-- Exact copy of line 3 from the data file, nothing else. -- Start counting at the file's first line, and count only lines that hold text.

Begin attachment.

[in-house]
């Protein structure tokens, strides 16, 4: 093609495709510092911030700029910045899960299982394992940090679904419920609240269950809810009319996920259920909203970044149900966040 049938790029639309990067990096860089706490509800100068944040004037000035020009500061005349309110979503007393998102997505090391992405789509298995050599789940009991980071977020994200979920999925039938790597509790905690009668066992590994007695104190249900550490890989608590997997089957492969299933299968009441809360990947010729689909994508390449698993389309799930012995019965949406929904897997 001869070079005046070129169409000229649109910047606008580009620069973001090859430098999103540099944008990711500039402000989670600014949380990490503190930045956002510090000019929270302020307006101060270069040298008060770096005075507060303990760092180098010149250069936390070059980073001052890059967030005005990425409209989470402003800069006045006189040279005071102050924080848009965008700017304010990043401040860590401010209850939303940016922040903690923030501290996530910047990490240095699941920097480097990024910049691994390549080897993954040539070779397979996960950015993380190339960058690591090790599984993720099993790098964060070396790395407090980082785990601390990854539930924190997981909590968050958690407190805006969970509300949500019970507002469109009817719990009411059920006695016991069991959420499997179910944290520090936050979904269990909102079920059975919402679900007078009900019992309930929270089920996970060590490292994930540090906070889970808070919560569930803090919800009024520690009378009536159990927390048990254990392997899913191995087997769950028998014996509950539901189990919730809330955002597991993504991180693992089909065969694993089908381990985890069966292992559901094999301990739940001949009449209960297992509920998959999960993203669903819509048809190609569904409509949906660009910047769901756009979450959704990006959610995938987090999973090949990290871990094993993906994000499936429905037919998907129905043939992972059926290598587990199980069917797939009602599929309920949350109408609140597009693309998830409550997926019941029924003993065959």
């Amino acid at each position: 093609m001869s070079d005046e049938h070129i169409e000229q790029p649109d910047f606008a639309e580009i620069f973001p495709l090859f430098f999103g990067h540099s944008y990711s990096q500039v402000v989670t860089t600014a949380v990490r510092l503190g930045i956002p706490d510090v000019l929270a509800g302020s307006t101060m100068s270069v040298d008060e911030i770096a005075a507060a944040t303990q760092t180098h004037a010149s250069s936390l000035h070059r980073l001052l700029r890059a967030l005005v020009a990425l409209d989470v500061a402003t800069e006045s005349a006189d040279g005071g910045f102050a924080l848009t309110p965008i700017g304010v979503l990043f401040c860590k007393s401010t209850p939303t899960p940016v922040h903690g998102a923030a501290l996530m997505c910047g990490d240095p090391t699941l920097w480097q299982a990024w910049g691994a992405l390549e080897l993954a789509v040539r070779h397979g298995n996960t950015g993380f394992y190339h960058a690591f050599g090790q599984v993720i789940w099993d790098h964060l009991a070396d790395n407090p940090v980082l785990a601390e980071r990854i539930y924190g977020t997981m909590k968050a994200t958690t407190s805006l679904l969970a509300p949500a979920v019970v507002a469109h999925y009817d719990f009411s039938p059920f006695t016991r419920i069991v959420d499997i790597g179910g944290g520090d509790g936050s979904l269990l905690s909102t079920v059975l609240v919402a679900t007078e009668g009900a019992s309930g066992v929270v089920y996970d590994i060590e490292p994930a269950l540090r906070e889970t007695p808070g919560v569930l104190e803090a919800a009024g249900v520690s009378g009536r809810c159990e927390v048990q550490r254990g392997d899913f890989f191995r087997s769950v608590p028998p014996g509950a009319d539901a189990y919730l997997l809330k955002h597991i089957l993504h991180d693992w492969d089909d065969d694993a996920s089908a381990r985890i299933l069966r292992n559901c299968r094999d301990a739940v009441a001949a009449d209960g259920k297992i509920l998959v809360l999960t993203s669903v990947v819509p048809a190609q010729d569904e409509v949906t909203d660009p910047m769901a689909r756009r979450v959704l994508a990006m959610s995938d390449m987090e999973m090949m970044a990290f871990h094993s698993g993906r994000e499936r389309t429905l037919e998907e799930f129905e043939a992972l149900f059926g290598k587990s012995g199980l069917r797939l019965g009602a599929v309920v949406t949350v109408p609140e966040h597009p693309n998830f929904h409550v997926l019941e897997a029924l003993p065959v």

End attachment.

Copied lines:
């Amino acid at each position: 093609m001869s070079d005046e049938h070129i169409e000229q790029p649109d910047f606008a639309e580009i620069f973001p495709l090859f430098f999103g990067h540099s944008y990711s990096q500039v402000v989670t860089t600014a949380v990490r510092l503190g930045i956002p706490d510090v000019l929270a509800g302020s307006t101060m100068s270069v040298d008060e911030i770096a005075a507060a944040t303990q760092t180098h004037a010149s250069s936390l000035h070059r980073l001052l700029r890059a967030l005005v020009a990425l409209d989470v500061a402003t800069e006045s005349a006189d040279g005071g910045f102050a924080l848009t309110p965008i700017g304010v979503l990043f401040c860590k007393s401010t209850p939303t899960p940016v922040h903690g998102a923030a501290l996530m997505c910047g990490d240095p090391t699941l920097w480097q299982a990024w910049g691994a992405l390549e080897l993954a789509v040539r070779h397979g298995n996960t950015g993380f394992y190339h960058a690591f050599g090790q599984v993720i789940w099993d790098h964060l009991a070396d790395n407090p940090v980082l785990a601390e980071r990854i539930y924190g977020t997981m909590k968050a994200t958690t407190s805006l679904l969970a509300p949500a979920v019970v507002a469109h999925y009817d719990f009411s039938p059920f006695t016991r419920i069991v959420d499997i790597g179910g944290g520090d509790g936050s979904l269990l905690s909102t079920v059975l609240v919402a679900t007078e009668g009900a019992s309930g066992v929270v089920y996970d590994i060590e490292p994930a269950l540090r906070e889970t007695p808070g919560v569930l104190e803090a919800a009024g249900v520690s009378g009536r809810c159990e927390v048990q550490r254990g392997d899913f890989f191995r087997s769950v608590p028998p014996g509950a009319d539901a189990y919730l997997l809330k955002h597991i089957l993504h991180d693992w492969d089909d065969d694993a996920s089908a381990r985890i299933l069966r292992n559901c299968r094999d301990a739940v009441a001949a009449d209960g259920k297992i509920l998959v809360l999960t993203s669903v990947v819509p048809a190609q010729d569904e409509v949906t909203d660009p910047m769901a689909r756009r979450v959704l994508a990006m959610s995938d390449m987090e999973m090949m970044a990290f871990h094993s698993g993906r994000e499936r389309t429905l037919e998907e799930f129905e043939a992972l149900f059926g290598k587990s012995g199980l069917r797939l019965g009602a599929v309920v949406t949350v109408p609140e966040h597009p693309n998830f929904h409550v997926l019941e897997a029924l003993p065959v």